Male Support

Male Involvement in Women’s Suffrage

  Did all men oppose Women's Suffrage?
The answer to this is No. While it is obvious that mostly men would be the opposers of the Women’s Suffrage movement, we found that as the movie focused on Alice Paul and the women behind the Suffrage movement, an important aspect not really highlighted in the movie is that of the male support groups that existed. It is important to note that there were many male sponsored Women’s Suffrage support groups. Also, many states had already favored and passed legislation that gave women the right to vote even before the 19th Amendment passed in 1920.

 The Parade: One in Twenty Were Men.
On March 3, 1913 an estimated half million onlookers watched the parade instead of greeting the President-elect, not all were supporters of woman suffrage. Many were angry opponents of suffrage, or were upset at the march's timing. Some hurled insults; others hurled lighted cigar butts. Some spit at the women marchers; others slapped them, mobbed them, or beat them. The next day, the inauguration proceeded. But public outcry against the police and their failure resulted in an investigation by the District of Columbia Commissioners and the ousting of the police chief.
More than that, the sympathy generated even more support for the cause of woman suffrage and women's rights. In New York, the annual woman suffrage parade in 1913 drew 10,000 marchers, one in twenty of whom were men. Between 150,000 and 500,000 watched the parade down Fifth Avenue. This is according to an article written by Jone Johnson Lewis. 

So as parades and the movement grew, many men began to sympathize with Women’s Suffrage and started to organize leagues.

 A Letter to the Editor of the NY Times: Supported by Husbands, brothers, fathers, and sons.

An article written by Elizabeth Newport Hepburn to the editor of the New York Times demonstrates the fact that many men were behind the movement. The Men Marchers article praises the men who marched in the parade…who supported their wives and the women they love. She said that “possibly the best feature of all that great procession was the inward consciousness of many of us that were not only marching shoulder to shoulder with our own sex but that we were backed by our own men as well, approved, viewed with pride, even admiration by our own husbands and brothers and fathers and sons!”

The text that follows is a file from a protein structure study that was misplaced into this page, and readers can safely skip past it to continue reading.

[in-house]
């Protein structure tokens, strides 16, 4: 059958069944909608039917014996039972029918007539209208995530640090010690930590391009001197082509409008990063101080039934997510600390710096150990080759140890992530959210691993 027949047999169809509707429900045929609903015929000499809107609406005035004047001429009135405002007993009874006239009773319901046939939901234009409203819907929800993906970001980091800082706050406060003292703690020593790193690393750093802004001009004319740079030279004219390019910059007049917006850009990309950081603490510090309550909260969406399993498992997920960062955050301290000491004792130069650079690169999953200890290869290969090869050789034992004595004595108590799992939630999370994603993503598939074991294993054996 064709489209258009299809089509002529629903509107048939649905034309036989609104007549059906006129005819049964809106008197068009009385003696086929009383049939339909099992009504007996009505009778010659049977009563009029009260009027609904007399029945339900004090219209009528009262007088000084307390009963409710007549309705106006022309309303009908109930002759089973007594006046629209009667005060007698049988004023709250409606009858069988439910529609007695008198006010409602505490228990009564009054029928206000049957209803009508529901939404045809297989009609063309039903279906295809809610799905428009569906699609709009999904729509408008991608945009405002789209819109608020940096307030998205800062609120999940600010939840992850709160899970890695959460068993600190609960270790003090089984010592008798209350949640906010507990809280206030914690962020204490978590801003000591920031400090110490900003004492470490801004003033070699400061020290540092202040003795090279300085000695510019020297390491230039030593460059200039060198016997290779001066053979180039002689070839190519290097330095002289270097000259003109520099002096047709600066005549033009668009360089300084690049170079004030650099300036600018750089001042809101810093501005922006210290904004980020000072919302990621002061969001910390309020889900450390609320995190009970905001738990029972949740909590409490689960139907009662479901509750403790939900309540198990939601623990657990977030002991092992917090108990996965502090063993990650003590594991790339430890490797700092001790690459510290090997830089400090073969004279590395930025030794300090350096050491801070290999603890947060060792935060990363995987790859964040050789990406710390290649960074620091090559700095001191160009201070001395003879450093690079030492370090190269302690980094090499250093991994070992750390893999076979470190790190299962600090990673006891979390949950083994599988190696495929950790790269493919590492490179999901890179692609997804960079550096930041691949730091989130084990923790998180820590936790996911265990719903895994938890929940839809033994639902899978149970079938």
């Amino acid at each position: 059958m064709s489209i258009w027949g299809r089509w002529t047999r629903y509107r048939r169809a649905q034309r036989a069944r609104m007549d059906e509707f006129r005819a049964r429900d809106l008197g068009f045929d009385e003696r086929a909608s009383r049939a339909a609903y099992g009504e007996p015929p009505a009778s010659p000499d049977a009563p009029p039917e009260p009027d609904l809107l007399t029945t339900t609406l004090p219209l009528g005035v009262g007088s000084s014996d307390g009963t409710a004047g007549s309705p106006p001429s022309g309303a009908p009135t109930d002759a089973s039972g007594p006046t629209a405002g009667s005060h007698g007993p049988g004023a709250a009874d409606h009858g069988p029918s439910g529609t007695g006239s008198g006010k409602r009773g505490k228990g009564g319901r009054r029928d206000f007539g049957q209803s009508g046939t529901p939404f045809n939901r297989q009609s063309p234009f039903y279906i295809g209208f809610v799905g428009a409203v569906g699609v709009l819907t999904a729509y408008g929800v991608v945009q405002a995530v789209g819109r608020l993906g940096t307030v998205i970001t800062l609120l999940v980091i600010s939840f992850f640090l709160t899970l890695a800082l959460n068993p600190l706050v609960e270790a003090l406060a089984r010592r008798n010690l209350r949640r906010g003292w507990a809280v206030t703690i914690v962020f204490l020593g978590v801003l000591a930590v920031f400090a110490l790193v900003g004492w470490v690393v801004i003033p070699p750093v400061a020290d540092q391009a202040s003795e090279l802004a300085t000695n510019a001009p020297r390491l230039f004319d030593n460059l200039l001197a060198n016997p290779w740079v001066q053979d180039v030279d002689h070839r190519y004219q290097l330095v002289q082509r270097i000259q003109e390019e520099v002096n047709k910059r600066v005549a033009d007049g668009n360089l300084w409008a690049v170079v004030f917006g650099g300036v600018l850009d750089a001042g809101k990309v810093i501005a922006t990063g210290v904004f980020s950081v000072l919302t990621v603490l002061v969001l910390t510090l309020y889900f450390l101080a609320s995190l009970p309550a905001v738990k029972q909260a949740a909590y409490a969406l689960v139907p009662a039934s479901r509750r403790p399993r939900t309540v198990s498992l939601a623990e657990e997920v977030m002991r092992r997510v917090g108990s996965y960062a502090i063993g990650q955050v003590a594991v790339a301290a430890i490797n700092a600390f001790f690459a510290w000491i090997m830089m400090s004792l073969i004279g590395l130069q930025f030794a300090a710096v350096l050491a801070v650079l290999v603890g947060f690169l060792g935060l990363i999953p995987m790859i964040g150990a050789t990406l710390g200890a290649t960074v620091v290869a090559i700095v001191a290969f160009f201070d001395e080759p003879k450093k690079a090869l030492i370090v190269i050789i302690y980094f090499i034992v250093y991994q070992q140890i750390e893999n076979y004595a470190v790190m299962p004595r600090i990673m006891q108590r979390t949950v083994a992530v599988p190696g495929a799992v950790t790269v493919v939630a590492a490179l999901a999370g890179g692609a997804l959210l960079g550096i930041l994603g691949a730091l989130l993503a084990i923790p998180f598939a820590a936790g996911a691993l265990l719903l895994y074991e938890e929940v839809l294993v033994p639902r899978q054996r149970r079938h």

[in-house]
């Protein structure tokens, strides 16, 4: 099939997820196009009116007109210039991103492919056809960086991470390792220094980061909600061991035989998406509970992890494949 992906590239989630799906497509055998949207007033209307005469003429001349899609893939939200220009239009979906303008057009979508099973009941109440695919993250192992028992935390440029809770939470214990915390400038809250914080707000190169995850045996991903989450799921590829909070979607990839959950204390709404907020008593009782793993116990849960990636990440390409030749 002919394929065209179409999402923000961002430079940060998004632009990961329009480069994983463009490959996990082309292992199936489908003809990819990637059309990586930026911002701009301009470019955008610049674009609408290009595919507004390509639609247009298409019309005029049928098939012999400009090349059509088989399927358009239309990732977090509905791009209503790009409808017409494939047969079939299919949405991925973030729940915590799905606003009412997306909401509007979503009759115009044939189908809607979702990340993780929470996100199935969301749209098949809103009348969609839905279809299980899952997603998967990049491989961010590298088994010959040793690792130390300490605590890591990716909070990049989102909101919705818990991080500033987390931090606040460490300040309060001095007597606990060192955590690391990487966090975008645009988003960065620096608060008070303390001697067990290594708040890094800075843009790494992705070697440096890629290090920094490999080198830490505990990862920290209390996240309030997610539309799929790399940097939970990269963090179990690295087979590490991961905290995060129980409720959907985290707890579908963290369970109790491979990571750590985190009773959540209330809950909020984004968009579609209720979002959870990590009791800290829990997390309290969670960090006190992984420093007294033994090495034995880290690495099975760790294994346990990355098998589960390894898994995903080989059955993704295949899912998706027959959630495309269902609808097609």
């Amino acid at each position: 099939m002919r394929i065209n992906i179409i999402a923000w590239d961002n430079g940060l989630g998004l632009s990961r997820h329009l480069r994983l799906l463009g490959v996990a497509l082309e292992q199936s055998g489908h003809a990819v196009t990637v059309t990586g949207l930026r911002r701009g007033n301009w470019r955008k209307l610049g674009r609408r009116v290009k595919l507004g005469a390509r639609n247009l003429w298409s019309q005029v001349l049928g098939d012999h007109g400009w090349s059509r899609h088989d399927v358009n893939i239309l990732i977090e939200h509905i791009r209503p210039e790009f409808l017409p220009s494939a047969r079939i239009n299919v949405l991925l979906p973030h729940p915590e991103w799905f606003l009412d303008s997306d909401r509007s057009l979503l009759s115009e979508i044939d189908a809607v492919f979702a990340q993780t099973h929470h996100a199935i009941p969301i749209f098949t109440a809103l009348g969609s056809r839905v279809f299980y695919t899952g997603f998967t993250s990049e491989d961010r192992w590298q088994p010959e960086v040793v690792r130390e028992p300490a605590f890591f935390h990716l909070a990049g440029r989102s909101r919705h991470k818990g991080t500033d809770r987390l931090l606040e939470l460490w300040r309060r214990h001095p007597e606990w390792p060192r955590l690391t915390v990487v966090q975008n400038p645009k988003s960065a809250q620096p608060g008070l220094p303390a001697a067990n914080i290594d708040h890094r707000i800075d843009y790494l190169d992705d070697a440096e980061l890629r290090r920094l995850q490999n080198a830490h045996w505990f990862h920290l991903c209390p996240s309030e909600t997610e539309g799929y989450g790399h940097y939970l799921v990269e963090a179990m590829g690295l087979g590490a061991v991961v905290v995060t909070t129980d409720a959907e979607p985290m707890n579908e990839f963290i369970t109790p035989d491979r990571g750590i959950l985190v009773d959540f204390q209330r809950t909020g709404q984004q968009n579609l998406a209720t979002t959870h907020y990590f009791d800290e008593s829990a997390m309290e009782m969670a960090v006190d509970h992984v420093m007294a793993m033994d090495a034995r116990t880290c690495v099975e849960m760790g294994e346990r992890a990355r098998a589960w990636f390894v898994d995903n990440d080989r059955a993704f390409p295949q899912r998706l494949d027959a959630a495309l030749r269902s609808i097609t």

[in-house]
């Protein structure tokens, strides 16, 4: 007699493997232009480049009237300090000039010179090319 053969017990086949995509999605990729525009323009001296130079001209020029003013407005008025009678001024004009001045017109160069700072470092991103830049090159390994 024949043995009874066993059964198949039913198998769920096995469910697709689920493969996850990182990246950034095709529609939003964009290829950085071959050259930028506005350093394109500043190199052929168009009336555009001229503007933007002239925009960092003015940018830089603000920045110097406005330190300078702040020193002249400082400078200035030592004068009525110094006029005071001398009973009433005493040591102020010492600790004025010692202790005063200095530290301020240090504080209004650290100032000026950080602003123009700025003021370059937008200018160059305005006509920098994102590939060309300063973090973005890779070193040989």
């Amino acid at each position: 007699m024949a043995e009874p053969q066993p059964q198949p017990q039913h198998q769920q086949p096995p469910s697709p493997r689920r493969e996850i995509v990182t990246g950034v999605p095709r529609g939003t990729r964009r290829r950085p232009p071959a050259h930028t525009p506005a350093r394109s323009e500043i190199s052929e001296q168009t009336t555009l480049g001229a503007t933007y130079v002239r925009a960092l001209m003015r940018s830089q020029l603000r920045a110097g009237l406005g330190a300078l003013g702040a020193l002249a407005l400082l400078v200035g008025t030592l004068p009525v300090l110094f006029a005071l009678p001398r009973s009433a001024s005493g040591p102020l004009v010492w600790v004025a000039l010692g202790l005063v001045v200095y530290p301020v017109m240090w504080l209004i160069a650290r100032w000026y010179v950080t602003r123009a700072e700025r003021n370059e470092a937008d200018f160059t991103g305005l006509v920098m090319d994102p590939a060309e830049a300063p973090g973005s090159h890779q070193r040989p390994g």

Max Eastman: Confession of a Suffrage Orator

Max Forrester Eastman (January 4, 1883 – March 25, 1969) was an American writer on literature, politics and society...he was a prominent voice and supporter of women's right to vote. Max Eastman was an early editor of the periodical entitled The Masses and was considered quite outspoken in his articles.

Here is an excerpt from one of his articles:

Confession of a Suffrage Orator

Published: The Masses, November 1915
Transcribed:Sally Ryan for in 2000

It was never a question of making people believe in the benefits of women’s freedom, it was a question of making them like the idea. And all the abstract arguments in the world furnished merely a sort of auction ground upon which the kindly beauties of the thing could be exhibited. Aristotle, in his hopeful way, defined man as a “reasonable animal,” and the schools have been laboring under that delusion ever since. But man is a voluntary animal, and he knows what he likes and what he dislikes, and that is the greater part of his knowledge. Especially is this true of his opinion upon questions involving sex, because in these matters his native taste is so strong. He will have a multitude of theories and abstract reasons surrounding it, but these are merely put on for the sake of gentility, the way clothes are. Most cultivated people think there is something indecent about a naked preference. I believe, however, that propagandists would fare better, if they were boldly aware that they are always moulding wishes rather than opinions.